BioCARS is a nationally-available research resource for synchrotron-based structural biology at Sector 14 of the Advanced Photon Source, Argonne National Laboratory, that exploits the distinctive features of BioCARS and complements other structural biology beamlines at the APS and nationally. Our chief scientific emphasis lies on time-resolved crystallography on time scales from 100 ps to s, in which a substantial collaborative user community is developing. Our two experimental stations are embedded in a BSL-3 facility to allow safe study of biohazards. Both the time-resolved and biohazards capabilities are unique in the USA. The recently-upgraded insertion device beamline 14-ID is served by two dissimilar, collinear undulator sources that deliver tightly-focused, intense, tunable, monochromatic or pink X-ray beams to the 14-ID-B station, suitable for both time-resolved and standard monochromatic experiments. The bending magnet beamline 14-BM is particularly suited to study crystals with large unit cells, or at ultra-high resolution. A laser laboratory houses ps and ns pulsed lasers and other optical instrumentation essential to the time-resolved experiments. Core research and development concentrates on time-resolved crystallography. We will implement new methods for exploring irreversible reactions based on pixel array detectors, on a novel use of an existing image plate detector and on crystal rotation geometry. We will develop a new capability to study small to microcrystals with both monochromatic and Laue techniques, and examine the ultrafast time course of radiation damage at room and cryo temperatures. The small to microcrystal capability supports broadly other core R&D, collaborative and service activities. Collaborative research focusses on time-resolved crystallography and thus drives our core R&D activities. Service emphasizes study of biohazards, both as single crystals (often with large unit cells) and where feasible, as fibers or less-ordered samples;and of small to microcrystals. We will continue our high levels of user training, and of dissemination to both expert and non-expert, wider audiences, by electronic, print and face-to-face approaches. In all cases, we assist users in solving transient and static, atomic-level structures of direct relevance to significant biomedical problems. Some of these structures will be of biohazards classified at the BSL-3 level; examples include human pathogenic viruses such as West Nile virus and prions. Others such as anthraxrelated toxins or enzymes are key to the metabolism of pathogenic microorganisms. They are both of substantial public health interest in their own right and may yield information directed at responses to bioterrorism. Yet others, particularly the transient structures, provide a novel view of mechanisms of action, and thus underlie the development of more effective therapeutic agents.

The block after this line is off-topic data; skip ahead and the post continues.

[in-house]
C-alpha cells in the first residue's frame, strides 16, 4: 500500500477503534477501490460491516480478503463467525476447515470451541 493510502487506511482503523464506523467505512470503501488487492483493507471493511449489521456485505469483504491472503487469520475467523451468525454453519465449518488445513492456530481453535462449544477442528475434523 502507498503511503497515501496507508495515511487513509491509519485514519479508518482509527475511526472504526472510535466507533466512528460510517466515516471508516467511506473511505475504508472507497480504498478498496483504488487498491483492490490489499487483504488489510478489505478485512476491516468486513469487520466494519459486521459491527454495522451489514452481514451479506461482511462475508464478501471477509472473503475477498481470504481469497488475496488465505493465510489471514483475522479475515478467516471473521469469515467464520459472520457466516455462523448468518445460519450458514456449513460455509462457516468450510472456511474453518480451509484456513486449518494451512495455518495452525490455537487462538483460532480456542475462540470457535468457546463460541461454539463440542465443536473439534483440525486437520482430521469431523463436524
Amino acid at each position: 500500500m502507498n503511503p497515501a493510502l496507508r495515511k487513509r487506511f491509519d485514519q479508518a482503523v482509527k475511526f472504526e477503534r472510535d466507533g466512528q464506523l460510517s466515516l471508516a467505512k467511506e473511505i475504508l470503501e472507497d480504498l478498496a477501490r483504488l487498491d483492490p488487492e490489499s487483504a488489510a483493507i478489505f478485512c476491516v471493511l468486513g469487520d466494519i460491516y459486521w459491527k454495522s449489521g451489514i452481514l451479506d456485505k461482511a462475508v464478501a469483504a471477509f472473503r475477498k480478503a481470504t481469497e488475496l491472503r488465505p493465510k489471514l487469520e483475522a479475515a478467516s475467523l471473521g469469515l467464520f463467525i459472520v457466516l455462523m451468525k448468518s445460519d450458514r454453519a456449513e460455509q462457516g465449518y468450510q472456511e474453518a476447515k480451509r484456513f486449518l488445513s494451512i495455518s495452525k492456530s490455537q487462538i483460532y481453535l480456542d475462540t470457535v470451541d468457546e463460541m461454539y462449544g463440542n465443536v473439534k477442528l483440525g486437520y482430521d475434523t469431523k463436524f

National Institute of Health (NIH)
National Institute of General Medical Sciences (NIGMS)
Biotechnology Resource Grants (P41)
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Special Emphasis Panel (ZRG1-BCMB-P (40))
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Swain, Amy L
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University of Chicago
Schools of Medicine
United States
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